Growing food is a test of patience to begin with. Preserving it stretches that patience further in anticipation of a bold, new taste to come. Or sometimes with the result being a messy waste of otherwise good produce. In either case, it hearkens back to an era when greens in winter weren’t as easy to come by and a well-stocked root cellar meant the difference between starvation and surviving until spring.

Happily, that’s not an issue now. So when canning queen Toni Camphouse demonstrated pickle making on a chilly October Wednesday evening, it was all about the flavor. And the snap of a crisp pickle.

“Compared to store-bought pickles, homemade ones lack preservatives but are more flavorful,” she told half a dozen canning acolytes in the basement of the Evanston Society of Friends building, “And you get to determine how spicy or bland they are.”

Now, if you thought Quaker cooking was all about oatmeal, take a look at this fantastic chutney (though not, technically, a Quaker recipe).


A sweet, flavorful mélange of the fall harvest: apples tomatoes and cucumbers, peppers garlic and ginger, boiled down with vinegar, salt and sugar, then packed away by a woman who knows her way around a kitchen.

The event was sponsored by The Talking Farm and the theme of the class was patience. Watching The Talking Farm grow has also been a lesson in patience. For several years, the nonprofit organization has negotiated with Evanston, Skokie and the Metropolitan Sanitary Waste District to farm a vacant plot near the channel along McCormick Blvd. Everybody concerned seems to think an urban/suburban farm is a great idea, but working with three bureaucracies takes time. I admire the fortitude of the Farm’s volunteers in pursuing the matter tirelessly. As proponents of improving our reliance on local food production, The Talking Farm also hosts classes on canning, dehydrating and other preservation methods.

The pickling class fits in nicely with the Farm’s mission to educate the suburban/urban community on how to make the most of local food sources. Toni brought with her a bushel of fresh produce that six participants helped her cut, peel and boil to create an aromatic extravaganza. The foods smelled so good that it was torture to know we wouldn’t get to eat them for at least a month. Watching her put away the colorful, mouth watering chutney was an exercise in endurance.

Watching the canning process is quite an exercise as well. “Canning is all about community,” Toni said, noting that canning by oneself is harder work and requires even greater patience. Although Toni had several of us to help her, the laborious process looked like, well, a lot of labor anyway. And it’s the kind of labor you’d only want to do in the chill of fall, what with all the steaming pots and scalding metal and glass to manipulate.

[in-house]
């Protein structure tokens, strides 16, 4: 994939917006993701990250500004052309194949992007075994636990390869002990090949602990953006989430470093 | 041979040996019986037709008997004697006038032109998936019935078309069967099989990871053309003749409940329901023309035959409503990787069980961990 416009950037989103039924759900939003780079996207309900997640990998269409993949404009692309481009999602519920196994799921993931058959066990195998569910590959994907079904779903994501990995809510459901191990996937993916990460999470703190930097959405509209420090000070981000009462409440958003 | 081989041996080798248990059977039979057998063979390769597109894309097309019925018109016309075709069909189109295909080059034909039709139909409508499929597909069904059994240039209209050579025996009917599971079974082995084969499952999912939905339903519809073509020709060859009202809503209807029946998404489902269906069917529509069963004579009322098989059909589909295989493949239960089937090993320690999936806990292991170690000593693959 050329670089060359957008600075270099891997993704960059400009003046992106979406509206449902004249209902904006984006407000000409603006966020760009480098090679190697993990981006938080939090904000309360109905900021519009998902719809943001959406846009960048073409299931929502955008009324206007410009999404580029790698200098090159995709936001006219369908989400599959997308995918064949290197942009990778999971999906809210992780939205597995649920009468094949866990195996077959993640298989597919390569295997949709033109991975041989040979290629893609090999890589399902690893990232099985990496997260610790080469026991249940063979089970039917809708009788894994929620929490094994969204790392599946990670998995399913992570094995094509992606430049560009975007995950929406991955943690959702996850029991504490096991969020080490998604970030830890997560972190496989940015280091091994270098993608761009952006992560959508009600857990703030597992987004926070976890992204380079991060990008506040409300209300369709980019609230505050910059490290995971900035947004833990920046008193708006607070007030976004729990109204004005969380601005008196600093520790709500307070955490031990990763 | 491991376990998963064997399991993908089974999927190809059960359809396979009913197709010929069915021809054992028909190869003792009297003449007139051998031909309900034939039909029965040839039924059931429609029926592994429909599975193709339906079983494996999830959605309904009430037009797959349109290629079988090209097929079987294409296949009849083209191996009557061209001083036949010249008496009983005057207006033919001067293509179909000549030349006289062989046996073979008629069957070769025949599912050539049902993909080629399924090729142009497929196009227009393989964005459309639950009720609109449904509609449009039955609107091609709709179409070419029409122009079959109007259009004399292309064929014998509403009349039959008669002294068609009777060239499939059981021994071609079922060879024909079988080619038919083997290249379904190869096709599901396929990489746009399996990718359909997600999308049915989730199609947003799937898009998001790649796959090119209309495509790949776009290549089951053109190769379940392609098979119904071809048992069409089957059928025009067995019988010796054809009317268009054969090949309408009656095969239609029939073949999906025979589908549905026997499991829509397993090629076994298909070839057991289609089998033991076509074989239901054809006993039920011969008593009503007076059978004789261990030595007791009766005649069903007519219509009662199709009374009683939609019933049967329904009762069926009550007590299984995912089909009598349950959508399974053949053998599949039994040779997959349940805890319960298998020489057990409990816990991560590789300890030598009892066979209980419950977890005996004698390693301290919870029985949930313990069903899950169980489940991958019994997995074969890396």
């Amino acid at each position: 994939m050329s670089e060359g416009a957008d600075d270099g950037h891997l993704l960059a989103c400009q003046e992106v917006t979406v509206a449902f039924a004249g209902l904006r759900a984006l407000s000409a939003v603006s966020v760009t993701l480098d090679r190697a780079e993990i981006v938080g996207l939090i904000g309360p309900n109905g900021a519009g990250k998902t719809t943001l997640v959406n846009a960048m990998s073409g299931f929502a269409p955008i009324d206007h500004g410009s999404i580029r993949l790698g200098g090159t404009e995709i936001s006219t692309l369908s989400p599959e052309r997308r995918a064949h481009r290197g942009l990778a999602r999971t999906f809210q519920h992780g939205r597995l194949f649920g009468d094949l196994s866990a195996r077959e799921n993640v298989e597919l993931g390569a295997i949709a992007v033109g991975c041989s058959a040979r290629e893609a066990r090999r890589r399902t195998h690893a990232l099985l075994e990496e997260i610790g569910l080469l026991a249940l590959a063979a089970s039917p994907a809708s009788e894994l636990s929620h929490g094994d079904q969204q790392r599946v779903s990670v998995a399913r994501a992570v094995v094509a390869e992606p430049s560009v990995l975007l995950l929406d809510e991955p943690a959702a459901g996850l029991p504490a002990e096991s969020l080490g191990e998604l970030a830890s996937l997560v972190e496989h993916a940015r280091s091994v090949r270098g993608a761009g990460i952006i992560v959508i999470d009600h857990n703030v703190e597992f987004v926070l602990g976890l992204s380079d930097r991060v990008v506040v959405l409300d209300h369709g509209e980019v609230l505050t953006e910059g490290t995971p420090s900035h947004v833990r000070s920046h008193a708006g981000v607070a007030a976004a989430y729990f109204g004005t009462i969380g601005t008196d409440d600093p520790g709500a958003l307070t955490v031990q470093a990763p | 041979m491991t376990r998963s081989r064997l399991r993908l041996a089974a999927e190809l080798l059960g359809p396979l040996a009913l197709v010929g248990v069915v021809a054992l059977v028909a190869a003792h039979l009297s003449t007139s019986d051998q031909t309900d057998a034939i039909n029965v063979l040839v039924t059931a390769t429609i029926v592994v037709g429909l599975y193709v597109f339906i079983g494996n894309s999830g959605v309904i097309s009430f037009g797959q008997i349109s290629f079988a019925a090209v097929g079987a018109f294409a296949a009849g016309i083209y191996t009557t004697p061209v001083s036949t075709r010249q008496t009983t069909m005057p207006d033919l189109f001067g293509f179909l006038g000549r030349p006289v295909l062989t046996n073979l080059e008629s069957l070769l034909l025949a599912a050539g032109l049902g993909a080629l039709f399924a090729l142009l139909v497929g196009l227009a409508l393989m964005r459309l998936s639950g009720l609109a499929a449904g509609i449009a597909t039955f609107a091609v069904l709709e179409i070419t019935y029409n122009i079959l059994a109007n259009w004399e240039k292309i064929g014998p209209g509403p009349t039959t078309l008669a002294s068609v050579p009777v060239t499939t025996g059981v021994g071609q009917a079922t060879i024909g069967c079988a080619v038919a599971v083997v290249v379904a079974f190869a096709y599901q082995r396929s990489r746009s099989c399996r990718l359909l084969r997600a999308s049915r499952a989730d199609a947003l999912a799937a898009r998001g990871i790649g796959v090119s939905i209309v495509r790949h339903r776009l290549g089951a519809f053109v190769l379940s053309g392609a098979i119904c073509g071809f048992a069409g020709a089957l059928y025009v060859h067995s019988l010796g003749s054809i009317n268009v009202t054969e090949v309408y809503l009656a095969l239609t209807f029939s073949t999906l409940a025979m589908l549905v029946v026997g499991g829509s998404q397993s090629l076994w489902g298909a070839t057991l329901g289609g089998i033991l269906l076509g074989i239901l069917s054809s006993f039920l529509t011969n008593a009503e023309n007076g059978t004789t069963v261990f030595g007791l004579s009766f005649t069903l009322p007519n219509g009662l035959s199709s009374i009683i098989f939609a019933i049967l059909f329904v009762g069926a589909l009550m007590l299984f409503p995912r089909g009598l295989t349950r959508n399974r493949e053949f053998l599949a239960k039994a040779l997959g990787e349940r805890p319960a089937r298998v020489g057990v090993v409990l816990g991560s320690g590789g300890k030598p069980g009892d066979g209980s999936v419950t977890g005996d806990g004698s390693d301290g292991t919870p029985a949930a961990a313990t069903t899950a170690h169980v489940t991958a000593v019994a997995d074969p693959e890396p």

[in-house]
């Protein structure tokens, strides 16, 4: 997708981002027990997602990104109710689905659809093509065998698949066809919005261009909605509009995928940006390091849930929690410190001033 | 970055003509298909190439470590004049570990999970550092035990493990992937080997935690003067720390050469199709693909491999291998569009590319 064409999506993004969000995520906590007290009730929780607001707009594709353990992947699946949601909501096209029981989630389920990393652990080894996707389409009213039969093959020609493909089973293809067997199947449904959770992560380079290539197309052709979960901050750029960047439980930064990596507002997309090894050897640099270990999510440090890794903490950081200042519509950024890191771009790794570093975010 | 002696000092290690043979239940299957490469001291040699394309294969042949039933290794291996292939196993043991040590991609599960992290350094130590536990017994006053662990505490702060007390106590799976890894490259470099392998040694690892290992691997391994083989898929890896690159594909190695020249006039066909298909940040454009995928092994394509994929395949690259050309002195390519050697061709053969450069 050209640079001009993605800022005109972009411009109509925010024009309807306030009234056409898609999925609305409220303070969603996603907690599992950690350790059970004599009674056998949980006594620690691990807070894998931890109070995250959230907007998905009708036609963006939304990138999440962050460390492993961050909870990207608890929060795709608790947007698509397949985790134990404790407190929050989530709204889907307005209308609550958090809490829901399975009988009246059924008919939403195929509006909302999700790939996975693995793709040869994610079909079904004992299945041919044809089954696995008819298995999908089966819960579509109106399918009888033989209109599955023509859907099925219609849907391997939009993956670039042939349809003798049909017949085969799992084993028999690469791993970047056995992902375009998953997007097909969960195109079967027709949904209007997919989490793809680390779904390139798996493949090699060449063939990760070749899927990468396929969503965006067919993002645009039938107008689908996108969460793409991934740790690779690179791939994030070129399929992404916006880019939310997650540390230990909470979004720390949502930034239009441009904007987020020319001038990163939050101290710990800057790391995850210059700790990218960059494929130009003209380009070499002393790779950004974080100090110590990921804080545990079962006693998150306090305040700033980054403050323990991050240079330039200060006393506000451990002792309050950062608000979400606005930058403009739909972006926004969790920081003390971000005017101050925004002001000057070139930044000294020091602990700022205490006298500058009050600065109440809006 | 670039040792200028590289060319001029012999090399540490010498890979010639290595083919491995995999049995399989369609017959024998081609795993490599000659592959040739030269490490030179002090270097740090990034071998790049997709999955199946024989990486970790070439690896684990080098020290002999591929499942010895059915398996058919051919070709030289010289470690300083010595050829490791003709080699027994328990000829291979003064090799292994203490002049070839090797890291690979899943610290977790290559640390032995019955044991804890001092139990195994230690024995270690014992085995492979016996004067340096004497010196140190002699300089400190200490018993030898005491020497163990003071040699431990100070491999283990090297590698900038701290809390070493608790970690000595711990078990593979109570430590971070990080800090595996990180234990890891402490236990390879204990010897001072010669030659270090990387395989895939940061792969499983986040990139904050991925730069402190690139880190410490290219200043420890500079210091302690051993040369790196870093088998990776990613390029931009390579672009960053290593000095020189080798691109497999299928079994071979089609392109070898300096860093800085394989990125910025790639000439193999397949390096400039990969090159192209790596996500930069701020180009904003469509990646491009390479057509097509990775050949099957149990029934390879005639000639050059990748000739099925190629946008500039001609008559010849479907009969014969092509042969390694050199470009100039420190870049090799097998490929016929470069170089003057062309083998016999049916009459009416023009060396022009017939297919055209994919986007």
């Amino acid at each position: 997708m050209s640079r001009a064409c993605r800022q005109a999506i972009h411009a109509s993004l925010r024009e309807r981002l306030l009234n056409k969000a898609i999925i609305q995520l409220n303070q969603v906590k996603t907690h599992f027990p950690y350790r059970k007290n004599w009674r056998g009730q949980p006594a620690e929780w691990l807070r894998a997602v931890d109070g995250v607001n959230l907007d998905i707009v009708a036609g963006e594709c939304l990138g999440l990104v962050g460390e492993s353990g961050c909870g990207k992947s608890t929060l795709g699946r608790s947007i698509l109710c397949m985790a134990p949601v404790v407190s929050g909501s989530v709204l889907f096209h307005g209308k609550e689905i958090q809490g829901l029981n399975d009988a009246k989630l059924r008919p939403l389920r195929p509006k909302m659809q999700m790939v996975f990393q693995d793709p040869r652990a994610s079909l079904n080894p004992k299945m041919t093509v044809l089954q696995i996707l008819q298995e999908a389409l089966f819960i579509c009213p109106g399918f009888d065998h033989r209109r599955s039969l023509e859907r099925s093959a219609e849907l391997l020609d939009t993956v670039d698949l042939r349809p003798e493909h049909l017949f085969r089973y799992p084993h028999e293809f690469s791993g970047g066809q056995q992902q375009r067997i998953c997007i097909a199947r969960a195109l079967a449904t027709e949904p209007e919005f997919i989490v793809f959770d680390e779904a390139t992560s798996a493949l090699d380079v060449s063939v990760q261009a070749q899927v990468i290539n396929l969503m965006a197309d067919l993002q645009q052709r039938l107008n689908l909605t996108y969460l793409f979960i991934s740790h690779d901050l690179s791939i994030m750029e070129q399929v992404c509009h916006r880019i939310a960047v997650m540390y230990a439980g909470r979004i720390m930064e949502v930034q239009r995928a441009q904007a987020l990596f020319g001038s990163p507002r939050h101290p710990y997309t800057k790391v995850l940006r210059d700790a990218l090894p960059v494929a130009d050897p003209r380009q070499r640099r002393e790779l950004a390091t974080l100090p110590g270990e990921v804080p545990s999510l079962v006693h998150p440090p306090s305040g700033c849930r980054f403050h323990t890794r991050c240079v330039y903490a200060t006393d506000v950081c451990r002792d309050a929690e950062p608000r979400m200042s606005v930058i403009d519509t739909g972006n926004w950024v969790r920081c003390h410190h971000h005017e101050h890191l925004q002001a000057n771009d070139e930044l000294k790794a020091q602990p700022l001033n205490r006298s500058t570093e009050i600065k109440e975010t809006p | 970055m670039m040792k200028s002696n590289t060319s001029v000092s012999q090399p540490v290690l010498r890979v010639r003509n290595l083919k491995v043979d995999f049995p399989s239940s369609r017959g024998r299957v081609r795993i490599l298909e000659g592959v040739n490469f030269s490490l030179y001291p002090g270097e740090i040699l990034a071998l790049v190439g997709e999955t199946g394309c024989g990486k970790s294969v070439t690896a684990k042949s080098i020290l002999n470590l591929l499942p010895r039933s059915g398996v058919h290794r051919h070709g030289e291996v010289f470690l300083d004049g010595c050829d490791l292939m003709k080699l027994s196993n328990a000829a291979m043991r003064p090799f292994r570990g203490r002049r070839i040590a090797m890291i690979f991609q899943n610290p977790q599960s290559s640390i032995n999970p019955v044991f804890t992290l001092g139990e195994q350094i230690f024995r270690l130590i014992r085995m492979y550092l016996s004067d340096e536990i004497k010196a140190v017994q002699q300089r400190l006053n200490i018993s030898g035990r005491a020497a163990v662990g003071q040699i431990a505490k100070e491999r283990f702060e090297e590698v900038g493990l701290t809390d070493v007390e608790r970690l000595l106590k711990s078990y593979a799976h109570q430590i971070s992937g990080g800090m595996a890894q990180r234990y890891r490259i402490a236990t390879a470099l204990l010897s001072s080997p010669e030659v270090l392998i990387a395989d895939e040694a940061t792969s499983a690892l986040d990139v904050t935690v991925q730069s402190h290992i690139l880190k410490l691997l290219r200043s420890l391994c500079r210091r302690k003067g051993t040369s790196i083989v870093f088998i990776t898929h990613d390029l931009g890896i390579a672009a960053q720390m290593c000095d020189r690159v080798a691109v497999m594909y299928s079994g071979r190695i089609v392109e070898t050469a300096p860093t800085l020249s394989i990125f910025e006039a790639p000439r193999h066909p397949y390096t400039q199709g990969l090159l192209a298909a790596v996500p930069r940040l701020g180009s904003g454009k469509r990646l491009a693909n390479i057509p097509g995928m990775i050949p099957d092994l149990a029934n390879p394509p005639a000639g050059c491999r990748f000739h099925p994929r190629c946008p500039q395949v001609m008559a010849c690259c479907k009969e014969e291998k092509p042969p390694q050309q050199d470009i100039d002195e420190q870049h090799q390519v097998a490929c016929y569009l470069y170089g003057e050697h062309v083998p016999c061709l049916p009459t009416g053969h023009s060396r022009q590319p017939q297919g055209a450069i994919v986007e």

First the jars and lids must be sterilized in boiling water. After the veggies are prepared with vinegar, salt, and a variety of herbs and not-so-secret ingredients, they are ladled through a funnel into the jar. The acrid smell of cooking vinegar contrasts the pleasant odors from the fruits and vegetables, and the entire enterprise is conducted in the haze of steam rising from several pots.


Then, using a plastic spatula, excess air is poked out of the bottom of the jar (to make more room for the veggies and brine, as well as eliminating bacterial hiding spots). The metal seal is held in place by a screw-top lid, then the cans are “rolled,” by immersion in rapidly boiling water for several minutes. This cooks them a little bit, but, more importantly, seals the specialized lid to the rim of the jar.


Toni also prepared dilly beans, pickled ginger and, the star of the evening, a faster version of dill pickles she calls “quickles.” We all went home with several glass jars too hot to handle bare handed. For better or worse, we ran out of time and Toni was unable to seal a few jars of chutney, so I was able to eat it within a few days. It was fantastic. I’m keeping the flavors in memory so I can compare a month from now when the sealed jars are properly pickled. Canning offers something to look forward to in the middle of a bitter Midwestern winter.


Soup’s on Menu Monday

Posted: October 19, 2009 at 10:37 am

We said a freezer was near essential to eating local, and last week we re-invigorated our freezer friendship.  Want to know what else is essential to eating local.  Soup.  Locavores need soup.  We need soup for a few reasons.  Soup rescues surplus foods.  What locavore worth his canvas tote does not wind up too often with a forgotten cauliflower, a bag of rocket that did not get fully used.  Even the most exact will find kohlrabi leaves and beet stems there for the taking, extra meat, so-to-speak, that can be used as soup or at least stock.  I mean we accumulated a couple of cauliflower that never found there way to our tables.  They wilted a bit, gained a few dark spots.  Yet, a little scalpel action later, and they are good to go.  Cooked through; cooked down, who cares if they started soft.  Not only does soup rescue food before it rots, it gives space for food that cannot make it on its own.  Our CSA box, for instance, contained one bag of spinach.  Sauteed, it would make a condiment at best.  With other bits and pieces, it makes soup.